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Applying the Simple Adaptive Control to a Design using a B controller.
David David Bensoussan

Last modified: 2023-05-15


Applying the Simple Adaptive Control to a Design using a B controller.

Darren Loo, Amine Houimdi, David Bensoussan

École de technologie supérieure, Montréal, QC, H3C1K3, CA

(e-mail: david.bensoussan@etsmtl.ca, darren.loo.1@ens.etsmtl.ca, ahouimdi@gmail.com).


One of the underlying guiding principles of Simple adaptive Control (SAC) is that the smoothness of trajectory allows for a better alignment to the desired trajectory [1]. To that effect, it is proposed to design a controller  so that it performs a desired path which is practical.

Our aim will be to define the desired path as the closed loop obtained by a new control method (B controller) [2] based on sensitivity considerations. This controller can be applied to unstable invertible plants. The compensator leads to an open loop transfer function J(s) = J1(s) J2(s)J3(s) which acts on three frequency ranges: J1(s) achieves low sensitivity with high gain at low frequencies; J3(s) ensures that J(s) is strictly proper; J2(s) is a set of phase circuits that allows to tune in the time response without affecting stability and robustness. Theoretical and experimental results [3] have shown that while using practical gains, the B controller keeps excellent stability margins and leads to a time response that presents no overshoot, with rise time equal to settling time.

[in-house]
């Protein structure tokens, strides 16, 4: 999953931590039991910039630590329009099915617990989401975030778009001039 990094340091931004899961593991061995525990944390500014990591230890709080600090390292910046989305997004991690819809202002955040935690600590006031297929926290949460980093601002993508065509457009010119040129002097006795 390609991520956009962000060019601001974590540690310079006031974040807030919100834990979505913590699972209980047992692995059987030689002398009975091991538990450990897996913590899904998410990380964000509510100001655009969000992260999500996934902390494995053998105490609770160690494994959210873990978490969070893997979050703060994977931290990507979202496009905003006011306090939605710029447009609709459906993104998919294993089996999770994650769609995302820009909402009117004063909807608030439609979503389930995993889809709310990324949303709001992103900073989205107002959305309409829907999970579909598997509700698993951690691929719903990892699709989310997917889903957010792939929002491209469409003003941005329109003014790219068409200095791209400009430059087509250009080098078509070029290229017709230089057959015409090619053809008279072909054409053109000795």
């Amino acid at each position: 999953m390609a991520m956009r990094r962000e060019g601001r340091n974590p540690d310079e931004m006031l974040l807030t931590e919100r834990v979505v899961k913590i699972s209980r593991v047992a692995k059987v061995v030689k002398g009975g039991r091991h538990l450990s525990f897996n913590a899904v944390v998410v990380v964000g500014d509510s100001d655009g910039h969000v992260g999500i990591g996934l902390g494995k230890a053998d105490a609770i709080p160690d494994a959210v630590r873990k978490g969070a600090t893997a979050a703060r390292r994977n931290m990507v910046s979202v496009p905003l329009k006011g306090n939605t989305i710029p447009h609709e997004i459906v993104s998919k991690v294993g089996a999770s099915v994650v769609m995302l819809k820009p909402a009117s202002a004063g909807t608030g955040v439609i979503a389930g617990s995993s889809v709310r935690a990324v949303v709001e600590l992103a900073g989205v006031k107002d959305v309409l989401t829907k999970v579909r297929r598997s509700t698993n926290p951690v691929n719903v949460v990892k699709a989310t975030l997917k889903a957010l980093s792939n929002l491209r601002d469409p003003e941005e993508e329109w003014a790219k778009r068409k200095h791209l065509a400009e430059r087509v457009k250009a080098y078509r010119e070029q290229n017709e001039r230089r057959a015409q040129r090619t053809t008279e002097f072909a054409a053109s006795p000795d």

At first, we will propose an adaptive architecture in which the desired architecture is defined by  J(s).[I + J(s)]-1 . We then apply the SAC method to this scheme and compare the performance results to those which were previously obtained on an Autopilot design [4,5].

In light of the said comparison, we will discuss possible avenues of research in adaptive control architectures.